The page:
Decode Your Child’s Coloring Pages
Children wish to give color, and their work is a reflection of their internal world. Most kids don’t think about or censor their artwork. For days gone by 40 years, I’ve used children’s Coloring Pages as an important part of my pediatric practice. At each well-child visit beginning at 4 or 5 5 years of age, our nurse asks the child to “give color a picture of your loved ones doing something.” To simplify the procedure, each exam room is equipped with blank white paper on a clipboard with a african american felt pen.
The family coloring helps me study development at a given moment in time, and it could hint me off to potential problems. A single color is a snapshot of any child’s viewpoint — of her role in the family, her marriage to other family members, and her self-esteem. In addition, it may show talents in the child and the family that are important to recognize and validate. It can indicate cultural patterns that provide me a better knowledge of some conducts or beliefs. I usually ask the parents because of their impression of the coloring web page, because our talk can yield even more info that may not come up in any other case.
A major caveat here: We all want to find invisible meanings in Coloring Pages, but watch out for overinterpreting. It’s not smart to read too much into your son or daughter’s sketches. Instead, utilize them as an opportunity to talk with your son or daughter about what she or he has drawn. Then ask questions about them to improve communication between you. Do your very best to avoid supplying too many of your impressions. I purposely keep the conversation very open-ended: “Tell me about your colouring. Who will be the people in the picture? What exactly are they doing?” For examples of what you might be looking for with your personal children, check out my examination of the kids’ Coloring Internet pages.
This first picture is a great exemplory case of how artwork can be considered a springboard for conversation. It was drawn by a patient of mine when she was 11. She acquired lived by itself with her mother since birth and she has no siblings. On the top, her physical health, schoolwork, and social development were just fine. But she made friends slowly but surely and she was unusually cautious about leaving her mother to visit friends’ homes. She preferred to get friends come to her house and play while her mom was nearby. I used to be worried that their close relationship got truly in the way of her learning how to separate from her mom, which is a necessary part of development.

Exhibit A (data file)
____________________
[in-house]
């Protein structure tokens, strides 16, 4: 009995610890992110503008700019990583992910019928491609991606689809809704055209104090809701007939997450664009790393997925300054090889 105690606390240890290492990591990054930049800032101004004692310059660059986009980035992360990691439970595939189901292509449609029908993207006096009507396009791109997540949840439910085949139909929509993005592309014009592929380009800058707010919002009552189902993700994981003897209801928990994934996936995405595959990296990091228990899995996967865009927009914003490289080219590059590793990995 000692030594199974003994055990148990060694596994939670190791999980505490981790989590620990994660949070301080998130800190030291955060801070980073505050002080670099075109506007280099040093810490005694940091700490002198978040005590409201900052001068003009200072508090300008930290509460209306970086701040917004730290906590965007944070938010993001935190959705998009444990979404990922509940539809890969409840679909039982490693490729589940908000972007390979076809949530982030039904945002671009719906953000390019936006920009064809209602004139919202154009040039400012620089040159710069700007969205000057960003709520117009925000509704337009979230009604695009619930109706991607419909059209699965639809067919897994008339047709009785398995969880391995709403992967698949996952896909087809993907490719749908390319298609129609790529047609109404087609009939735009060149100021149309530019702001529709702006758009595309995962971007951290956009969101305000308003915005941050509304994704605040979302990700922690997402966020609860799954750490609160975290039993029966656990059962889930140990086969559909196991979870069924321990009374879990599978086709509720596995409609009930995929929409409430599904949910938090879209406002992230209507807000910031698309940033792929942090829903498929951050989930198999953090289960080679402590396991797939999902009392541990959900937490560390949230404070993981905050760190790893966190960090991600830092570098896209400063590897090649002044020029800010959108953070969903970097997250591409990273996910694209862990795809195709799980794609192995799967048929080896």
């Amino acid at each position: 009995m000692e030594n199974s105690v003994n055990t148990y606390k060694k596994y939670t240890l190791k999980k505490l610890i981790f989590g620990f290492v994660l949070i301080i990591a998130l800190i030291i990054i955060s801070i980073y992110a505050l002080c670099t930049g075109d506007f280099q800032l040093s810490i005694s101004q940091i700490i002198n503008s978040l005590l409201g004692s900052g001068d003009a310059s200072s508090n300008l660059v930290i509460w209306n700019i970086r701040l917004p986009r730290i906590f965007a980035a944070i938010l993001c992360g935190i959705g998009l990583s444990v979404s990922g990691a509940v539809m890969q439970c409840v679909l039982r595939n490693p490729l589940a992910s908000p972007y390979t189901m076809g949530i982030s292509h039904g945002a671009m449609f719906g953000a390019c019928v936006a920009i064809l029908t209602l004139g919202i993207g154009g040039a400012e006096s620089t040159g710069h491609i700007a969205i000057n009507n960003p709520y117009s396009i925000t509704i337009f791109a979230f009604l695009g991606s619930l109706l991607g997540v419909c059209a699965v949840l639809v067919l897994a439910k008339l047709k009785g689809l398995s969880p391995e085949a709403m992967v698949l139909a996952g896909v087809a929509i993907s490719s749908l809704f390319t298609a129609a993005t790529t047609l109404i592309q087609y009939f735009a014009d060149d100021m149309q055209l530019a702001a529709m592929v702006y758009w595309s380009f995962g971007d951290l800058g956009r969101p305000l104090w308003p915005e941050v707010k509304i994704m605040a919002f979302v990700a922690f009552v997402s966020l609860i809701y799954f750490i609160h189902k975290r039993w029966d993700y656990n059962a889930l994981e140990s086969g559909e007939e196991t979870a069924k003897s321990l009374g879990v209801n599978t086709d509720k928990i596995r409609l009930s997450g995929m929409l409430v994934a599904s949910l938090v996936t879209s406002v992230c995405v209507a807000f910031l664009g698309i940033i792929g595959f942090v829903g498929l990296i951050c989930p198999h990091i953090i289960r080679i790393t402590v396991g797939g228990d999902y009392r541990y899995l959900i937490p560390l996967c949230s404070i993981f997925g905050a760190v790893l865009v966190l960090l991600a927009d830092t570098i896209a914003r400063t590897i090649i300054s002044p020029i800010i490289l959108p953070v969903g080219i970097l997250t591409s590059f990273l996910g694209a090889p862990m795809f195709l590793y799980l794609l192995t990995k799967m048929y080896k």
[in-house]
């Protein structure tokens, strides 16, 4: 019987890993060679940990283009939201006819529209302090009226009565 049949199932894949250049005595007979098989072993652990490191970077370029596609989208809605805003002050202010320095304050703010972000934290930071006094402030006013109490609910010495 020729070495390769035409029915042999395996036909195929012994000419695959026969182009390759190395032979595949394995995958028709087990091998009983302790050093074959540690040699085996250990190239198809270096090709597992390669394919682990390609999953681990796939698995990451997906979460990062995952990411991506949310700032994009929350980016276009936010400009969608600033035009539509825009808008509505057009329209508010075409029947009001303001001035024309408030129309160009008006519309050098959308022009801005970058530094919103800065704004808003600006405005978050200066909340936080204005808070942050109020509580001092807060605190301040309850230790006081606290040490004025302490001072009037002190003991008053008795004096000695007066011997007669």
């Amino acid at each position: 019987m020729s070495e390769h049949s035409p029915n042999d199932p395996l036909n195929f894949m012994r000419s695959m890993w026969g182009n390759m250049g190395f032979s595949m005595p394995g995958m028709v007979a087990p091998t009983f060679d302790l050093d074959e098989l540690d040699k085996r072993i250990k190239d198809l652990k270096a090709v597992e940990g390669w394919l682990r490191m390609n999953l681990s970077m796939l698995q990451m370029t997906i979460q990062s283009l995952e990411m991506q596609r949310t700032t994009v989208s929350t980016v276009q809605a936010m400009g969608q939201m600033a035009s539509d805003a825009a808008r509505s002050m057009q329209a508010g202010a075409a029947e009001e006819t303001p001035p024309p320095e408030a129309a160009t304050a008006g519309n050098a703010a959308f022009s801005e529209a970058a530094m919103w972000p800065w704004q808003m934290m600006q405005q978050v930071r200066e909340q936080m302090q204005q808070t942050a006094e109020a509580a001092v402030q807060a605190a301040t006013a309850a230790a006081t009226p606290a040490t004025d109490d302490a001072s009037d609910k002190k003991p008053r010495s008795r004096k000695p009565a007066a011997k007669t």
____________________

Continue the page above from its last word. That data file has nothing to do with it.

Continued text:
I hadn’t had the opportunity to get this point across at earlier office visits. But with this colouring, I had an opening. The way they were positioned so closely jointly, and the actual fact that a short string connected the mom and girl, stood out to me. When I asked Mother, “What do you think about this picture?” she at first talked proudly about her daughter’s color skills. But then she admitted that she could see what I’d been attempting to say about their romance. We could actually discuss it, and she left the office determined to help her girl (and herself ) discover ways to isolate psychologically while preserving their loving and close marriage.
Colouring skills often start to tell a story in kindergarten. Although kids as of this age tend to use simple stay figures, you can sometimes decide on things up from facial expressions, where family members are placed, and what they’re doing. This second picture, attracted by a 5-year-old girl, is an example of that. She drew her mom on the way left, followed by the family dog, her father, herself, and her 8-year-old sibling. The girl drew herself as bigger than her parents — this typically shows good self-esteem. It’s well worth noting that she placed herself between her dad and brother: When children are between 4 and 6 years old, they create a sense of their gender identity. As a part of this normal developmental process, girls often get literally and emotionally closer to their father (boys this age have a tendency to get nearer to their mother), and the thoughts are temporary.